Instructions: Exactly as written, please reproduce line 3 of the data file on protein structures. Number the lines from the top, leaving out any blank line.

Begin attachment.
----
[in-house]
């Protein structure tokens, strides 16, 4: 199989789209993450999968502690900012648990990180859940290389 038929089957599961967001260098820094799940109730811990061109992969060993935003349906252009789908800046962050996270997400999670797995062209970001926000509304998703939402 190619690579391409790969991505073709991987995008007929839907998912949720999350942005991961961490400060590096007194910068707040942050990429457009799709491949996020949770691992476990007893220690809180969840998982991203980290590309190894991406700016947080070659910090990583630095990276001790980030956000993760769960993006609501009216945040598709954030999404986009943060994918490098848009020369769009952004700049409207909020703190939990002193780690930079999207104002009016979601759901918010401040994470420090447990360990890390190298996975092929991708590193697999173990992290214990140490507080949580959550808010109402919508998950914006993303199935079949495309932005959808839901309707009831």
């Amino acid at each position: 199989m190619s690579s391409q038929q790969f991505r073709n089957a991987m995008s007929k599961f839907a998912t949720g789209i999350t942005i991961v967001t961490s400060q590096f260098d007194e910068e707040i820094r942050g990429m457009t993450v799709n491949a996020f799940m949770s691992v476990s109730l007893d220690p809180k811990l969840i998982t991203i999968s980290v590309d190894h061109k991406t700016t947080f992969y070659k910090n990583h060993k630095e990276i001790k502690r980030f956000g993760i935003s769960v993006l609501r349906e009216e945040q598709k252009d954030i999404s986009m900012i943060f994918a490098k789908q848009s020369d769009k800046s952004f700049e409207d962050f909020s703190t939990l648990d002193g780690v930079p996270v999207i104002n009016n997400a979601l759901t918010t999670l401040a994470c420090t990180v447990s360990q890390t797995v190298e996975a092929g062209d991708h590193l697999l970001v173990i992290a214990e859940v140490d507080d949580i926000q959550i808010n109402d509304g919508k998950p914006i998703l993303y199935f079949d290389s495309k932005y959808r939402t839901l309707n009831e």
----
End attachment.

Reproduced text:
């Amino acid at each position: 199989m190619s690579s391409q038929q790969f991505r073709n089957a991987m995008s007929k599961f839907a998912t949720g789209i999350t942005i991961v967001t961490s400060q590096f260098d007194e910068e707040i820094r942050g990429m457009t993450v799709n491949a996020f799940m949770s691992v476990s109730l007893d220690p809180k811990l969840i998982t991203i999968s980290v590309d190894h061109k991406t700016t947080f992969y070659k910090n990583h060993k630095e990276i001790k502690r980030f956000g993760i935003s769960v993006l609501r349906e009216e945040q598709k252009d954030i999404s986009m900012i943060f994918a490098k789908q848009s020369d769009k800046s952004f700049e409207d962050f909020s703190t939990l648990d002193g780690v930079p996270v999207i104002n009016n997400a979601l759901t918010t999670l401040a994470c420090t990180v447990s360990q890390t797995v190298e996975a092929g062209d991708h590193l697999l970001v173990i992290a214990e859940v140490d507080d949580i926000q959550i808010n109402d509304g919508k998950p914006i998703l993303y199935f079949d290389s495309k932005y959808r939402t839901l309707n009831e």